These blogs evolve – quickly – from one simple idea, in this case local online resources that are useful and/or amusing, into a crazed rant, this time on social media. Then I rein in, edit like a fiend, and the piece is still too long and way too "elastic"’ Or, per Hermes,“rambling and boring."
Harsh realization: writing "nice’" about something — new restaurant, old historic house — really isn’t as much fun as picking an annoying topic and ranting. Granted, one of the topics I could rant about are the ranters that have nothing nice to say, ever.
Do as I say, not as I do...
First – it’s for Old People now. The young and cool are leaving in droves and da Boomers have taken over. I miss the kids but I guess they were just too busy. (As I write this I see an article that Facebook is "unbundling to become nimbler." So great minds think alike — they need Change with a capital C.)
Five is too many. Trust me — I know from personal experience.
I committed “Facebookacide" a few years ago. I’d dithered for months — love hate love hate — then I returned to town one Sunday night and there was a Friend Request from my brother’s fifth ex-wife. (“OMG... Noooo!") That was the push I needed. In 30 seconds I was officially, and happily, off Facebook.
Six months later, Hermes published his (damn) book, Great Houses of Havana,
and to get a "commercial" page I had to reopen my personal page. There it was, glowing on the screen, that infamous last request, the last action taken. I was back...
And I like it. I like the news pages (VICE, the New York Times
). I like reconnecting (actually had lunch with my college roommate after a 25-year hiatus). I like the political orgs (Freedom to Marry, Media Matters, Being Liberal). I enjoy tempered users — infrequent, interesting posts — even my second cousin’s birthday. Short and sweet.
Now – the inevitable "but’"...
The Facebook ADD’ers (see one of my favorite resources, Urban Dictionary, for a full list of Facebook terms
) seem to have one focus in life: keeping us informed of their every move. You would have thought they’d have burned out. But no...
It’s a long way from FAT (Fresno Yosemite) to FUK (Fukuako, Japan) . I lost ten minutes of what’s left of my life looking up "dirty" airport codes on the International Air Transport System site.
I see what airport you are flying out of or into — not that I can tell where the hell you are going from three letters. I see when you change your profile picture — over and over — and I remember when you looked like that — hotter and younger — and it was decades ago. I see your recipes and know why your weight is an issue. I see your children and grandchildren and I pity all concerned.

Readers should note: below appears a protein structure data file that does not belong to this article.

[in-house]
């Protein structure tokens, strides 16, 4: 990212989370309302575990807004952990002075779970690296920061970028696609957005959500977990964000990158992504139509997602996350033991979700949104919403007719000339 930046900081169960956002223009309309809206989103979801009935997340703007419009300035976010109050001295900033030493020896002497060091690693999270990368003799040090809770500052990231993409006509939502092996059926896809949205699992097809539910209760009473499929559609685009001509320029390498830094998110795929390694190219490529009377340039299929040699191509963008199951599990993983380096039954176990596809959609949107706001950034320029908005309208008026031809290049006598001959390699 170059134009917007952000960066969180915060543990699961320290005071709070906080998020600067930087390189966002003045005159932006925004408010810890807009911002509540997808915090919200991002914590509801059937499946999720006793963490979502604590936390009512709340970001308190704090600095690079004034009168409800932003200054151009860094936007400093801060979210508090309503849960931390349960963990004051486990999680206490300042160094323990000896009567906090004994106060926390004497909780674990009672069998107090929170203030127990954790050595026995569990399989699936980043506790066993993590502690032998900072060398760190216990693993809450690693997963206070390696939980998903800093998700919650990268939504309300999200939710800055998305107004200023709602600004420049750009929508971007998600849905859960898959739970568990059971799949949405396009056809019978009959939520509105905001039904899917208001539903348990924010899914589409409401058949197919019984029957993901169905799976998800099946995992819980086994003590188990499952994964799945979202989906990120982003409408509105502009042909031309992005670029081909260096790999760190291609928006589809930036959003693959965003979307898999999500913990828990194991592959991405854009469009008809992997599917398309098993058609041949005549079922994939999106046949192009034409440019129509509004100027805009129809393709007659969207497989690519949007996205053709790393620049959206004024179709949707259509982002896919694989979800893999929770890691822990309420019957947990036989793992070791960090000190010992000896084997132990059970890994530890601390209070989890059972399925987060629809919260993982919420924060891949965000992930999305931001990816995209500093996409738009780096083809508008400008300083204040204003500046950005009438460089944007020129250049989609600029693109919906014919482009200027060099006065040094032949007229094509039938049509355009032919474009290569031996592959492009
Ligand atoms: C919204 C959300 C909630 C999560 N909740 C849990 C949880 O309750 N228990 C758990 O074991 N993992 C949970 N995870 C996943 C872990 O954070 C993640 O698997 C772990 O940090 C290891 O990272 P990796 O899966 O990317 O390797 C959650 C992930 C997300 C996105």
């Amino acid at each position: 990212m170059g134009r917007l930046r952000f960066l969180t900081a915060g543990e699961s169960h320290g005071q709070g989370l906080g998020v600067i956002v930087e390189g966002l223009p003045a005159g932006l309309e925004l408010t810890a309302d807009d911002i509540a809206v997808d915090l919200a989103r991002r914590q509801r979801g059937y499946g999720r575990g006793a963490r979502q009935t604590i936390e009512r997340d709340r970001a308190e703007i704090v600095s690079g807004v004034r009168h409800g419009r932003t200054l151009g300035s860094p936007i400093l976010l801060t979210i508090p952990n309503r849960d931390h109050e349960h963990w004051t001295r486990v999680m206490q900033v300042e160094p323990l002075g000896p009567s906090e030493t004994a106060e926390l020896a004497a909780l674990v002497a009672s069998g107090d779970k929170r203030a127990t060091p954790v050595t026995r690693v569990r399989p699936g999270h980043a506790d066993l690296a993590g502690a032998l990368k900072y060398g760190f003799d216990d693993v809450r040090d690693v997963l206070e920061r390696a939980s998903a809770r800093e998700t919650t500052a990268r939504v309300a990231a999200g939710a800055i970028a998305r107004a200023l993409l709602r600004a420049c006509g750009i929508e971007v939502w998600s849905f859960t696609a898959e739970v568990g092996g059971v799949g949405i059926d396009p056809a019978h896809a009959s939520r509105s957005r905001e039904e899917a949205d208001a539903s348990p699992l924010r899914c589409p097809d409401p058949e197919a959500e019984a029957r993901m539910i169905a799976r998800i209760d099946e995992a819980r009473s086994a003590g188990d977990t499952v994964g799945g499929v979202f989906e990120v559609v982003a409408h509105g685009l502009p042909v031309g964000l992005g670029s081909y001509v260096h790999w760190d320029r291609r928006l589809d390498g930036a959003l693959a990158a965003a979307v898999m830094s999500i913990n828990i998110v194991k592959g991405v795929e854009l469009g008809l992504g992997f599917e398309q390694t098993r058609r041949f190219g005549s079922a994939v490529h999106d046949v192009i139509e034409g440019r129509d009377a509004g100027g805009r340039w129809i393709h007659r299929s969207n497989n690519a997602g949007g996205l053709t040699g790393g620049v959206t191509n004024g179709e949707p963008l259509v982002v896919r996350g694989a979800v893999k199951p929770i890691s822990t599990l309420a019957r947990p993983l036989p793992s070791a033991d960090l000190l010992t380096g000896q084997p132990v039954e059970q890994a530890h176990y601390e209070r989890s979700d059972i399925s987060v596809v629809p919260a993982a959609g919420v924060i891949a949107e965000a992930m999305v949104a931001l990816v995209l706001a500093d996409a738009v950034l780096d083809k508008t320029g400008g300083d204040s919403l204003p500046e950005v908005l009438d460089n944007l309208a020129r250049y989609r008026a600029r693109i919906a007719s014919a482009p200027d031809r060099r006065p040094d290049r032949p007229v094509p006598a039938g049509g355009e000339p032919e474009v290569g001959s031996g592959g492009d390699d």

And what is the birthday thing? Seems very forced and detached. A bunch — or not — of joyful greetings with lots of exclamation points followed by a gracious “Thank you to all my friends. I feel so loved." OK.... if you say so....
Early on I cleverly/frantically updated my personal information at 11:45 p.m. on my birthday eve and dodged that bullet. I might see it’s your birthday on Facebook. But if I care, I send you an email.
And that line between professional and personal is crossed and re-crossed. One guy I’m acquainted with has over 2,000 friends — mostly, I assume, business. I’ll bet over 50 percent of his posts include references to alcohol. “Is it too early for a Bloody Mary at LaGuardia?" he posts. If you have to ask.... I don’t block him; I’m waiting for the rehab post.
OK. OK. I’m not done but I’ll stop.
Back to the original theme: useful Internet resources. These are a few websites I use frequently, local and beyond.
First and most obvious, this one – Rural Intelligence.com.
After you read the new weekly offerings, scroll down to Instant Intelligence (great name!) for lots of current info on upcoming events, and links. Like any site, you have to take a few minutes and dig a bit to see what they offer. In RI
’s case, there’s gold in them thar archives, including lots of party pictures.
Click on this box from the home page.
For the non readers, there’s the Rural Intelligence
Report on Robinhood Radio
(tagline: “slightly off … but very good.")
(Editor's note: That's all, Carey? I mean, really...)
puts their auction catalogs online a couple of weeks before the sale. Pre-shop from home, but make every effort to actually see (and touch) the things you want in person. (I have too many stories on that subject. It was Hermes who firmly established the “Do Not Buy It Unless You Have Touched It" rule.)
Shop Warren Street in Hudson from the comfort of your bedroom. Sign up for 1stdibs.com.
Lots of the best local dealers are on this site.
All the local real estate guys have websites but I usually go to Zillow
for my late-night property shopping. I love the way the site lets me see exactly where I am looking. Location location location.
Ok, this little blog concept could morph into a book. So here’s an idea — homework! (Homework??? I sense a universal mouse movement up to the back button). Share the sites you use. Feel free to add ideas at the Rural Intelligence Facebook page
(this one I like) and maybe we can do a followup blog.